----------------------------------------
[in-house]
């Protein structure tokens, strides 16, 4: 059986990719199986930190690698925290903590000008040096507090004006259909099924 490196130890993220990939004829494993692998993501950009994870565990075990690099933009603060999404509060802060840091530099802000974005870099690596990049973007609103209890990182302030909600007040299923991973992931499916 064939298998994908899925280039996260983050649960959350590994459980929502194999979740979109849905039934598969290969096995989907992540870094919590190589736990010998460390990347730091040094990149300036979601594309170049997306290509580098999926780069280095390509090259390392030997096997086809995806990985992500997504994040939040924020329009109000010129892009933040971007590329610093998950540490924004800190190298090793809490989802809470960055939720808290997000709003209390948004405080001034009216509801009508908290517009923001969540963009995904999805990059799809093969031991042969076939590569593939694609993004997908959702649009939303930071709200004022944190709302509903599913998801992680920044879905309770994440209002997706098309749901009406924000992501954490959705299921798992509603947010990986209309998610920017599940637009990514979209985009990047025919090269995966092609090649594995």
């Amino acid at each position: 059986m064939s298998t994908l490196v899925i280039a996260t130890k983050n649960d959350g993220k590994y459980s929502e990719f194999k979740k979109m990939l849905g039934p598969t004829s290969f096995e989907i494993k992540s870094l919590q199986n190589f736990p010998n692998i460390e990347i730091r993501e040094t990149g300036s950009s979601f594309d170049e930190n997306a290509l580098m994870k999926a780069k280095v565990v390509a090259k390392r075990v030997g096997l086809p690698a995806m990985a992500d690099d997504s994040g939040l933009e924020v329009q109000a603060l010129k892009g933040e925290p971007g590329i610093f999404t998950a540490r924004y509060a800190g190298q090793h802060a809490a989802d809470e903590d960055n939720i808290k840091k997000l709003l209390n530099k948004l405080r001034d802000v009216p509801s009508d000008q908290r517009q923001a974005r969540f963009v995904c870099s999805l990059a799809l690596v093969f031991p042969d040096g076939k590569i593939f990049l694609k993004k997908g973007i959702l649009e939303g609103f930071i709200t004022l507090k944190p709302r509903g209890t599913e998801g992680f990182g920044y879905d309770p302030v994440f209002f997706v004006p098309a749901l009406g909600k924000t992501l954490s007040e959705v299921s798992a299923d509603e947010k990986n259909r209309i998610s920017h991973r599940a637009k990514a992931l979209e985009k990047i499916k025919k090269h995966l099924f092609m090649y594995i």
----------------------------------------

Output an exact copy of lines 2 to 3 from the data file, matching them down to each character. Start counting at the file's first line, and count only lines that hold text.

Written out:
């Protein structure tokens, strides 16, 4: 059986990719199986930190690698925290903590000008040096507090004006259909099924 490196130890993220990939004829494993692998993501950009994870565990075990690099933009603060999404509060802060840091530099802000974005870099690596990049973007609103209890990182302030909600007040299923991973992931499916 064939298998994908899925280039996260983050649960959350590994459980929502194999979740979109849905039934598969290969096995989907992540870094919590190589736990010998460390990347730091040094990149300036979601594309170049997306290509580098999926780069280095390509090259390392030997096997086809995806990985992500997504994040939040924020329009109000010129892009933040971007590329610093998950540490924004800190190298090793809490989802809470960055939720808290997000709003209390948004405080001034009216509801009508908290517009923001969540963009995904999805990059799809093969031991042969076939590569593939694609993004997908959702649009939303930071709200004022944190709302509903599913998801992680920044879905309770994440209002997706098309749901009406924000992501954490959705299921798992509603947010990986209309998610920017599940637009990514979209985009990047025919090269995966092609090649594995």
């Amino acid at each position: 059986m064939s298998t994908l490196v899925i280039a996260t130890k983050n649960d959350g993220k590994y459980s929502e990719f194999k979740k979109m990939l849905g039934p598969t004829s290969f096995e989907i494993k992540s870094l919590q199986n190589f736990p010998n692998i460390e990347i730091r993501e040094t990149g300036s950009s979601f594309d170049e930190n997306a290509l580098m994870k999926a780069k280095v565990v390509a090259k390392r075990v030997g096997l086809p690698a995806m990985a992500d690099d997504s994040g939040l933009e924020v329009q109000a603060l010129k892009g933040e925290p971007g590329i610093f999404t998950a540490r924004y509060a800190g190298q090793h802060a809490a989802d809470e903590d960055n939720i808290k840091k997000l709003l209390n530099k948004l405080r001034d802000v009216p509801s009508d000008q908290r517009q923001a974005r969540f963009v995904c870099s999805l990059a799809l690596v093969f031991p042969d040096g076939k590569i593939f990049l694609k993004k997908g973007i959702l649009e939303g609103f930071i709200t004022l507090k944190p709302r509903g209890t599913e998801g992680f990182g920044y879905d309770p302030v994440f209002f997706v004006p098309a749901l009406g909600k924000t992501l954490s007040e959705v299921s798992a299923d509603e947010k990986n259909r209309i998610s920017h991973r599940a637009k990514a992931l979209e985009k990047i499916k025919k090269h995966l099924f092609m090649y594995i």